"Sweets and Sour Marge's" plot is loosely based on the 2000 drama film Erin Brockovich, which revolves around Erin Brockovich's legal fight against the US West Coast energy corporation Pacific Gas and Electric Company. The Duff Book of World Records is a parody of the annually published reference book Guinness Book of World Records. Cereal mascot Count Fudgula is a spoof of the General Mills cereal mascot Count Chocula (who, in turn, parodies fictional character Count Dracula). After sugar becomes banned in Springfield, the town's police force can be seen burning confiscated sugar products. However, when they throw an amount of Butterfinger candy bars in the fire, the bars start to glow and are left intact. Disappointed, police chief Clancy Wiggum explains "Even fire doesn't want them." For a long time, The Simpsons characters starred in Butterfinger commercials, which helped the series get launched by earning revenue from the commercials. Around the time "Sweets and Sour Marge" was written, the series contract with Butterfinger was terminated, and the staff therefore decided to make fun of it. "If it had still been in existence, we wouldn't have done it", Jean said in the DVD commentary for the episode. Cletus' cousin Dia-Betty is loosely based on Darlene Cates' character Bonnie Grape in the 1993 film What's Eating Gilbert Grape. During the scene where Apu guide to Homer "the headquarters of the sugar smuggling". The song Axel F plays, composed by Harold Faltermeyer. During the boat chase when Wiggum pursues Homer for the sugar cargo (narrowly avoiding two boats transporting a huge glass pane and a mother and child riding a combined jet ski-stroller), the Miami Vice Theme is played. Before he agrees to hand the sugar cargo to Motherloving, Homer demands that he gets to see an Oompa Loompa, a character from the 1964 children's book Charlie and the Chocolate Factory. The Oompa Loompa's design is based on the version used in the 1971 film adaptation Willy Wonka & the Chocolate Factory, which Kirkland watched in order to "get [the design] right."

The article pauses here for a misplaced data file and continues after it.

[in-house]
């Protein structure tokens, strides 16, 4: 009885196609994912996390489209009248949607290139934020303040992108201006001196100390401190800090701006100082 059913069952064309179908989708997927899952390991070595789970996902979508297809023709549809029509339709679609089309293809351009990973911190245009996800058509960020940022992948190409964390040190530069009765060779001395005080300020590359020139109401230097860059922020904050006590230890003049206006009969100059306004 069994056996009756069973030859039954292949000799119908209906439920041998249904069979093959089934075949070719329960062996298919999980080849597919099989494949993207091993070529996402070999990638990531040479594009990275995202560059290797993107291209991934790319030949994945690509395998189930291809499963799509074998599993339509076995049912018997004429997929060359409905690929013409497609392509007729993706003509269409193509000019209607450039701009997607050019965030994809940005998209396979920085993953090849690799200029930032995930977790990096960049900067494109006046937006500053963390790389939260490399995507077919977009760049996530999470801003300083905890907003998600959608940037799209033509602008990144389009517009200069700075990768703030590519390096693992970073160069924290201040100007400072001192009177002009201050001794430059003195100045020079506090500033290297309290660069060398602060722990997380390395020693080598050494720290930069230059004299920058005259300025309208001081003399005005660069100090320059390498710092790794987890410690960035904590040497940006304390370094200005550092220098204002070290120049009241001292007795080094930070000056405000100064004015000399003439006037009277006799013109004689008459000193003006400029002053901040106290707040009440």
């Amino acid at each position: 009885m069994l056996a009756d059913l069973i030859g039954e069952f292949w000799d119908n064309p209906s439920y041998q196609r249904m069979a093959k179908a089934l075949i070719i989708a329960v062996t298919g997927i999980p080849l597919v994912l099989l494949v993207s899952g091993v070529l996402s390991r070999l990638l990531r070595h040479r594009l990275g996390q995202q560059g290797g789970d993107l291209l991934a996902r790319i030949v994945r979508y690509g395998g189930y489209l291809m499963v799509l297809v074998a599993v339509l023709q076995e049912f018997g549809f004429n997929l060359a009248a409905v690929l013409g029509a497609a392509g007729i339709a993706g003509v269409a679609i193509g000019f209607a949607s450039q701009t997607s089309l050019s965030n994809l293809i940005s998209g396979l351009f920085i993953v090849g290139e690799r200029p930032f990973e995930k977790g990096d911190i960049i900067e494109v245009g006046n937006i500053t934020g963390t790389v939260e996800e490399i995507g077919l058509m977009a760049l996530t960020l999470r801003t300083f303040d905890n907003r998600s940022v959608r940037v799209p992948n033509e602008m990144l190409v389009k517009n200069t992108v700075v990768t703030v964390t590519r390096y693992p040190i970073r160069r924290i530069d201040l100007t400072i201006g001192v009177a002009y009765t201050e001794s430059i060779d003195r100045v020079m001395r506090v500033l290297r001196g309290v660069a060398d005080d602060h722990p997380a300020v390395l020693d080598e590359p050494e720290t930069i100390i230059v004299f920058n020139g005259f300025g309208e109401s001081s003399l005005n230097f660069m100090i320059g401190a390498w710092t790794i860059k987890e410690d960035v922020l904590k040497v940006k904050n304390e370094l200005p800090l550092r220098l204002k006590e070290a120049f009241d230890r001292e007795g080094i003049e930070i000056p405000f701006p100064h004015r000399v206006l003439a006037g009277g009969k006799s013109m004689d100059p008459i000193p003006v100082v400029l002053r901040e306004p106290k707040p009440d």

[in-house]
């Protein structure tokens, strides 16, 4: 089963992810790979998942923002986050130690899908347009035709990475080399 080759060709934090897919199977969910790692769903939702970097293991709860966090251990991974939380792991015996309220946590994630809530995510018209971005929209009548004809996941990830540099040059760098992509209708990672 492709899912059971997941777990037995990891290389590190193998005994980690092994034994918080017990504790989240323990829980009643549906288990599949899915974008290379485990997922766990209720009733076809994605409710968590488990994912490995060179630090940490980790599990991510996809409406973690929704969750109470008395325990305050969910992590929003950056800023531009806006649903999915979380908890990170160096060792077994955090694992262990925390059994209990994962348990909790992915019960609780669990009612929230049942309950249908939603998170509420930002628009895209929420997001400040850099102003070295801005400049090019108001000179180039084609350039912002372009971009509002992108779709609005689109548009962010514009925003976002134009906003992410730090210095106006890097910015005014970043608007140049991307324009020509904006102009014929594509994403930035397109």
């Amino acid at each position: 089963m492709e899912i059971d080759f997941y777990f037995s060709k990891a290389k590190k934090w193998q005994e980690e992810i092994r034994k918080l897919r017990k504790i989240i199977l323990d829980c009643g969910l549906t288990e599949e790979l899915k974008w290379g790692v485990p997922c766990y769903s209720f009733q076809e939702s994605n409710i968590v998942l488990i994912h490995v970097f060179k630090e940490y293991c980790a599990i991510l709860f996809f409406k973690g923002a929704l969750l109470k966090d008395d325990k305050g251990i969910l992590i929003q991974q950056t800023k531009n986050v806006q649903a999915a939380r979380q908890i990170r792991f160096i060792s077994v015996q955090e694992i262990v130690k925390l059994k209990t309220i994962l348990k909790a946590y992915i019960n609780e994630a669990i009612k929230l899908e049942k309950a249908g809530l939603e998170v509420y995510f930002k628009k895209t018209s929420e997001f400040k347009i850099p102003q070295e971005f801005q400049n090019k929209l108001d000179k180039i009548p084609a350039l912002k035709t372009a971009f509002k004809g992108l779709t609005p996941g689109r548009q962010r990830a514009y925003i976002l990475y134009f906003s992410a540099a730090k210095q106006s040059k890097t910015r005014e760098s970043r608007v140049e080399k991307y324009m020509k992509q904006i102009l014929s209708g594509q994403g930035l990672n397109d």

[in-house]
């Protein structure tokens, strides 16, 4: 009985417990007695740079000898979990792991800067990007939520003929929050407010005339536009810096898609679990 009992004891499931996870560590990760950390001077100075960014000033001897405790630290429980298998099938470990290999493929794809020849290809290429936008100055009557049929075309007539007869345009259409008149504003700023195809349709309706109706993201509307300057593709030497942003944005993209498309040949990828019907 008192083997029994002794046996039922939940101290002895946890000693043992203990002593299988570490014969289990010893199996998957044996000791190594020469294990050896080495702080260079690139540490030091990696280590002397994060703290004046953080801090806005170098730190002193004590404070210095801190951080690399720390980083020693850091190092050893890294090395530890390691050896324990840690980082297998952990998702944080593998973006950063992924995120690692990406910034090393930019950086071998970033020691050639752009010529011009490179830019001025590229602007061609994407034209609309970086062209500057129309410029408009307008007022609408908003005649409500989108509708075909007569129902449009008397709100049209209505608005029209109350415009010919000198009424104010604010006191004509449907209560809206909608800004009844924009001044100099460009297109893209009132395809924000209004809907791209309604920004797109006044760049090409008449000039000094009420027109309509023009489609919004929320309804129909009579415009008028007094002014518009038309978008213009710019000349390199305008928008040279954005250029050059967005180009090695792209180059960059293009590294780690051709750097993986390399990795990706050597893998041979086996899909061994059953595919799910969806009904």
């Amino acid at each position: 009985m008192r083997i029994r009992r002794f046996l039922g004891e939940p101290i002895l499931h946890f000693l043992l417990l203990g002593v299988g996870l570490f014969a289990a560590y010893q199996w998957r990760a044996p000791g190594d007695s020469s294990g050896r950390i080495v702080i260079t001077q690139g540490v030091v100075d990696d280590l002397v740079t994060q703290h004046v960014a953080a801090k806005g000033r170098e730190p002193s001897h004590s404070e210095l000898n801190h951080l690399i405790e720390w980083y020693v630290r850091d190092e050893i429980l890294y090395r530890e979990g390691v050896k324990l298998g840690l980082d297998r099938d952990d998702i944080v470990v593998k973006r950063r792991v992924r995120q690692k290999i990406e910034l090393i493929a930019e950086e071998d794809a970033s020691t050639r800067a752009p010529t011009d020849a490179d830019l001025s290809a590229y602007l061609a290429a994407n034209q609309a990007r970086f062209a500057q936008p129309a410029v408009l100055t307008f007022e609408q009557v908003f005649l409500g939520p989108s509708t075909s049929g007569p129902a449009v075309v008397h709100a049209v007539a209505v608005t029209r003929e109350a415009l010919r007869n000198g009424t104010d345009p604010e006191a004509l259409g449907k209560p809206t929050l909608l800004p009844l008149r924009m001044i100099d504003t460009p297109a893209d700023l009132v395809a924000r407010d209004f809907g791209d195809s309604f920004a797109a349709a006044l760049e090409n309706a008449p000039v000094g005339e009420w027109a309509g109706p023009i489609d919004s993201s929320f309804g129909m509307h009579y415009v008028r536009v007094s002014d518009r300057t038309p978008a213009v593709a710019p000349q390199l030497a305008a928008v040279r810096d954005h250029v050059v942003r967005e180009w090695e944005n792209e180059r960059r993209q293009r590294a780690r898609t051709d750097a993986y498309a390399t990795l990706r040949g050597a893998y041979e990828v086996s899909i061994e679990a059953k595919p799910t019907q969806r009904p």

In its original American broadcast on January 20, 2002, "Sweets and Sour Marge" received a 7.3 rating, according to Nielsen Media Research, translating to approximately 7.5 million viewers. The episode finished in 34th place in the ratings for the week of January 14–20, 2002. On August 24, 2010, "Sweets and Sour Marge" was released as part of The Simpsons: The Complete Thirteenth Season DVD and Blu-ray set. Al Jean, Carolyn Omine, Matt Selman, Tom Gammill, Max Pross, Mark Kirkland and Matt Warburton participated in the audio commentary of the episode.